Cerny seeing increased time with first team

By Gavin Good, Staff writer

The Illinois football program bears little resemblance to what it was at the of time redshirt-sophomore Jake Cerny’s commitment.

Tim Beckman was the head of the program, but soon after Cerny’s commitment, he was fired. A stint with interim head coach Bill Cubit didn’t last long, and Lovie Smith came in to take over.

Since then, the Illini have gone 5-19, and are winners of only one Big Ten Conference game in a two-year span. Cerny redshirted Smith’s first year and played twice last year, debuting against South Florida and playing as an eligible tight end against Nebraska.

Other than those two appearances, his stat sheet is blank. But if things continue as they have during spring ball, that won’t be the case for long.

The Traverse City, Michigan native has seen a lot of first team reps throughout spring practice, and could have a much more significant role in the offense this season.

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“That’s the goal: to get on the field and play, so I’m really enjoying myself,” Cerny said. “I’m taking none of it for granted. (First team reps) are motivation, I’ve worked hard to get to this point, but the end is nowhere in sight.”

Adjusting new offensive coordinator Rod Smith’s more upbeat, physically demanding scheme has not been easy, but Cerny thinks it will be a valuable asset to the team moving forward.

“The biggest thing was cardio,” Cerny said. “We go twelve plays in a row. You’re gassed after them. It’s just the mental toughness, the physical toughness to keep going and run back to the ball. (The coaches) say that our break time is when we run back to the ball and get down in our stance.”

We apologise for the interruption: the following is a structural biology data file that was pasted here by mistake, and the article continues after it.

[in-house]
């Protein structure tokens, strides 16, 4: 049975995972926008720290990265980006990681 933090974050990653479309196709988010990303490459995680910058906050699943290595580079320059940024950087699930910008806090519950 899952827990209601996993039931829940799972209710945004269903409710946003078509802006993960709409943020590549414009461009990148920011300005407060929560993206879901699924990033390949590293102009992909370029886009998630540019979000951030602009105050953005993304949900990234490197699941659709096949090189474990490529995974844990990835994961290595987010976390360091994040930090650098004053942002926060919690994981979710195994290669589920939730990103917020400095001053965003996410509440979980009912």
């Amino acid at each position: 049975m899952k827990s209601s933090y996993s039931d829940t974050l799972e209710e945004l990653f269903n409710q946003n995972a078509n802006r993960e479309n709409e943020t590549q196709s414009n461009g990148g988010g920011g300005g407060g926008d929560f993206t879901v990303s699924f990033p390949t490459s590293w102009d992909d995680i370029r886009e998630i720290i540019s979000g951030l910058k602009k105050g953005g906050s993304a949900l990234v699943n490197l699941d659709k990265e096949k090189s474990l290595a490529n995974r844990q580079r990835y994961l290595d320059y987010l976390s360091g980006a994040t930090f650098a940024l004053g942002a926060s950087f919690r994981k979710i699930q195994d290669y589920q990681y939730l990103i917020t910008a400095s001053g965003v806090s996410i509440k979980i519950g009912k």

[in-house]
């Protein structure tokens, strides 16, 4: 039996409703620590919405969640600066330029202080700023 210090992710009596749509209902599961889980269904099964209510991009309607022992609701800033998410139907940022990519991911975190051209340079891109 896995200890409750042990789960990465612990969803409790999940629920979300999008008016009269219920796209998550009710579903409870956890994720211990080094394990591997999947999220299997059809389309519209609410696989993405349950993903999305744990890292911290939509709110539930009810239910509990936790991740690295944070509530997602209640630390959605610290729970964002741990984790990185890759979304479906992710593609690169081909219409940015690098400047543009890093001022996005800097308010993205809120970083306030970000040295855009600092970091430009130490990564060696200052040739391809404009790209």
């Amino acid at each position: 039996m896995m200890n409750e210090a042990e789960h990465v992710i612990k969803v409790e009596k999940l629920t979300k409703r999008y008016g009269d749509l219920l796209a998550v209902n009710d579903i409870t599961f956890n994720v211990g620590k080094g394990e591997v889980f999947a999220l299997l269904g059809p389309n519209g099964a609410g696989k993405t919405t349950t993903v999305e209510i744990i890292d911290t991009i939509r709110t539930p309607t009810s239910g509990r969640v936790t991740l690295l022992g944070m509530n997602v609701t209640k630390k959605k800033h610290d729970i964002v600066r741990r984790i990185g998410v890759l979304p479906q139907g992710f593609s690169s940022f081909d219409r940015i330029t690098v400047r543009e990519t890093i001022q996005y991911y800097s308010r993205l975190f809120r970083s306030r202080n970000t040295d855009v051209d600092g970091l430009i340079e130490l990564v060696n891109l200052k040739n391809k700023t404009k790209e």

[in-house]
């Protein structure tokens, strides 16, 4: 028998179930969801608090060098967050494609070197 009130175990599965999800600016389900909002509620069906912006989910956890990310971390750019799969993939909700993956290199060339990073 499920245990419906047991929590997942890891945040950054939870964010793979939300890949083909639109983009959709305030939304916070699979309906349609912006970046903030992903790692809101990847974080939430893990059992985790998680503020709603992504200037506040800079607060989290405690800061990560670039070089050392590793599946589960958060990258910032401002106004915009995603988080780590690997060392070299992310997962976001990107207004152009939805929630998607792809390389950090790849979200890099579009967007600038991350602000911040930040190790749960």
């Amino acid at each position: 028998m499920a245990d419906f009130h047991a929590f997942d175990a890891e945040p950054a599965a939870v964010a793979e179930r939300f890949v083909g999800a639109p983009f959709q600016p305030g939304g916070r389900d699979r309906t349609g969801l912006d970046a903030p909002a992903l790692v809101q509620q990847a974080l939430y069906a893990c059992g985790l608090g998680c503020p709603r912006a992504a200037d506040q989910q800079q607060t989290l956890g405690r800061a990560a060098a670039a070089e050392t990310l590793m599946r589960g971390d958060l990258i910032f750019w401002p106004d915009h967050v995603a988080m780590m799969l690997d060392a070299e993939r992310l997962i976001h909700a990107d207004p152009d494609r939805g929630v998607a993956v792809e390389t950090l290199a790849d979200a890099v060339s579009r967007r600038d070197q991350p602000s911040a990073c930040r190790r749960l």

Along with learning the new offense, Cerny is working on improving his pass protection, specifically, how he protects the quarterback in passing sets, as well as drive blocking from a two-point stance.

“Especially as a left tackle, you’re the blind side with Cam (Thomas) as a right-handed quarterback,” Cerny said. “Being a strong pass-setter and being able to protect his back when it is most important is the thing I’ve been focusing on the most. Drive blocking out of the two-point stance is something that is definitely not natural to do, so that takes a lot of practice as well.”

“We need everybody”

Offensive line coach, Luke Butkus, remembers an era of Illinois football that was much different. He was a part of the 2001 Big Ten Championship team, when Memorial Stadium was filled regularly and conference wins were not few and far between.

Butkus believes that for the program to get back to its former prominence, Illinois needs to improve on the field this season and continue outreach moves like the post-spring practice autograph sessions that make the team accessible for those in the community.

“We need everybody. I grew up in the south suburbs of Chicago and I’ve been coming around this program and this stadium my entire life,” Butkus said. “I sound like my dad, ‘the old glory days’, right? But I remember growing up and coming to tailgates and being around this environment– how electric it was.”

Butkus won’t forget that 2001 team, and he wants to see that same success for his current players.

“Thanksgiving Day my senior year was one of the greatest days of my life, we won a Big Ten Championship,” Butkus said. “We’ve been up and down, up and down, to try and get that back. To understand that Josh Whitman knows how that feels when this place is good, it’s going to be rocking.”

Thomas learning to read defenses and execute new offensive schemes

Cam Thomas, sophomore quarterback, is more confident in his ability to read defenses and make decisions now than when he was a true freshman last season.

He has worked a lot with new offensive coordinator, Rod Smith, on different facets of his game, and he feels he is developing into a more confident, capable player.

“Having that one-on-one time with Coach Rod is probably the biggest contributor to me being able to read defenses and being so productive now, so I appreciate that,” Thomas said.

Another aspect of the game Thomas has focused on is the physical portion. Weighing about 190 pounds as a freshman last season, Thomas had to slide around many defenders. Though he looks to maintain his speed, he is also working on getting stronger so he can become a more physically imposing quarterback.

He weighs 195 now, and Thomas says there’s some more work to do in that area.

“My biggest step this offseason will be getting bigger,” Thomas said. “Hopefully when the season comes around, I’ll be close to 200, 205 pounds.”


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